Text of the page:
I’ve talked about testing CoffeeScript with Pavlov in a previous post. Today, I’m going to talk about a couple of ways to quickly get started with Pavlov–a BDD API that sits on top of QUnit–in an ASP.NET web app.
In the past, whenever I wanted to start creating Pavlov specs, I would go out to the Pavlov GitHub site, grab the appropriate files, and add them to my web app. While this process isn’t all that time consuming, there is now a better way. Now I can simply install the Pavlov NuGet package using the NuGet Visual Studio Extension. This package adds a folder named Specs under the Scripts folder that includes a barebones html file and pavlov.js.
An example of what the file structure looks like after this package is installed is shown below:
If I prefer to have a simple example to start with, I can alternatively install the Pavlov.Sample package. This adds the same files as the Pavlov package, but also includes an example.specs.js file with the code from the example on the Pavlov GitHub site.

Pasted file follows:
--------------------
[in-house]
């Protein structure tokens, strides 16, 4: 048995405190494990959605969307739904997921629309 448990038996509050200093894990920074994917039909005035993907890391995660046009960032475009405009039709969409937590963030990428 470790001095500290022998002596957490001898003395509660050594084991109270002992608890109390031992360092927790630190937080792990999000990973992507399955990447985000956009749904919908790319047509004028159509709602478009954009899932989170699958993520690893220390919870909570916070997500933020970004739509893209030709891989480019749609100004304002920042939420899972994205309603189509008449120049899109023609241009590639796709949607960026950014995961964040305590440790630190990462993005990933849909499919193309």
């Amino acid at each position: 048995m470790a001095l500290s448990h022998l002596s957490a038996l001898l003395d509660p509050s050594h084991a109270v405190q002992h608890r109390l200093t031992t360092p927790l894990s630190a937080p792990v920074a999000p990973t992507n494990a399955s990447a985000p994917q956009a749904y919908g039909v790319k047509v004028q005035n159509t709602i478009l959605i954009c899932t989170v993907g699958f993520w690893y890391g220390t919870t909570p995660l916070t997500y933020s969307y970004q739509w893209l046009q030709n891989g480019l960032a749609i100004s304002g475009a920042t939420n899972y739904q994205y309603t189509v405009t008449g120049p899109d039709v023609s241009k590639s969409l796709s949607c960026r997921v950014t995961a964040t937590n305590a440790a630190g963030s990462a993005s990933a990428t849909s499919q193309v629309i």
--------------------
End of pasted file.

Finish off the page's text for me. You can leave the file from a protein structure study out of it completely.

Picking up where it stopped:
Lastly, I’ve been writing a fair amount of CoffeeScript lately, so I may prefer to have the sample specs written in CoffeeScript. All that is needed for this is to make sure that Mindscape Web WorkBench Visual Studio Extension is installed (this is a onetime install) and then install the Pavlov.Coffee NuGet package. The files are then added to the project including a example.specs.coffee file that looks like this:
pavlov.specify "Pavlov Example", -> describe "A feature that is being described", -> foo = undefined before -> foo = "bar" after -> foo = "baz" it "can be specified like so", -> assert(foo).equals('bar')